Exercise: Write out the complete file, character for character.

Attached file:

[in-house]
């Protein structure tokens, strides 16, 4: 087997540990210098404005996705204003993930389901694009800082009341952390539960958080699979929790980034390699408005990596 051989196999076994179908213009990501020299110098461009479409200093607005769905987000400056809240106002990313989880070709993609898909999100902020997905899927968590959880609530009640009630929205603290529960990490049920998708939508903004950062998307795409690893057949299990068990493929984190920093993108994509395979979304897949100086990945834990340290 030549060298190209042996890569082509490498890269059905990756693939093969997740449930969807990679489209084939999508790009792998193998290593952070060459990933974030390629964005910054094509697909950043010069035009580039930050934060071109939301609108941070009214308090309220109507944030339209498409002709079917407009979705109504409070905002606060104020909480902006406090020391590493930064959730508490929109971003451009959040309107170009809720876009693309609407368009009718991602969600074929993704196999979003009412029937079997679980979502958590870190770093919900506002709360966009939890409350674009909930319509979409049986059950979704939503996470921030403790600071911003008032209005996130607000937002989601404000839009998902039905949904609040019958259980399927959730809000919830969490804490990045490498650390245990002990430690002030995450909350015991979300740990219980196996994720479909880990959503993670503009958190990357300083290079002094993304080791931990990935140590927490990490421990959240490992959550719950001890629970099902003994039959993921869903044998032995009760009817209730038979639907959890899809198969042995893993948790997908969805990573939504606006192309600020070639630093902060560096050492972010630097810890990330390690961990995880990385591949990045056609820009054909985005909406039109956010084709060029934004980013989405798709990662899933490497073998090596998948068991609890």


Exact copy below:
[in-house]
């Protein structure tokens, strides 16, 4: 087997540990210098404005996705204003993930389901694009800082009341952390539960958080699979929790980034390699408005990596 051989196999076994179908213009990501020299110098461009479409200093607005769905987000400056809240106002990313989880070709993609898909999100902020997905899927968590959880609530009640009630929205603290529960990490049920998708939508903004950062998307795409690893057949299990068990493929984190920093993108994509395979979304897949100086990945834990340290 030549060298190209042996890569082509490498890269059905990756693939093969997740449930969807990679489209084939999508790009792998193998290593952070060459990933974030390629964005910054094509697909950043010069035009580039930050934060071109939301609108941070009214308090309220109507944030339209498409002709079917407009979705109504409070905002606060104020909480902006406090020391590493930064959730508490929109971003451009959040309107170009809720876009693309609407368009009718991602969600074929993704196999979003009412029937079997679980979502958590870190770093919900506002709360966009939890409350674009909930319509979409049986059950979704939503996470921030403790600071911003008032209005996130607000937002989601404000839009998902039905949904609040019958259980399927959730809000919830969490804490990045490498650390245990002990430690002030995450909350015991979300740990219980196996994720479909880990959503993670503009958190990357300083290079002094993304080791931990990935140590927490990490421990959240490992959550719950001890629970099902003994039959993921869903044998032995009760009817209730038979639907959890899809198969042995893993948790997908969805990573939504606006192309600020070639630093902060560096050492972010630097810890990330390690961990995880990385591949990045056609820009054909985005909406039109956010084709060029934004980013989405798709990662899933490497073998090596998948068991609890």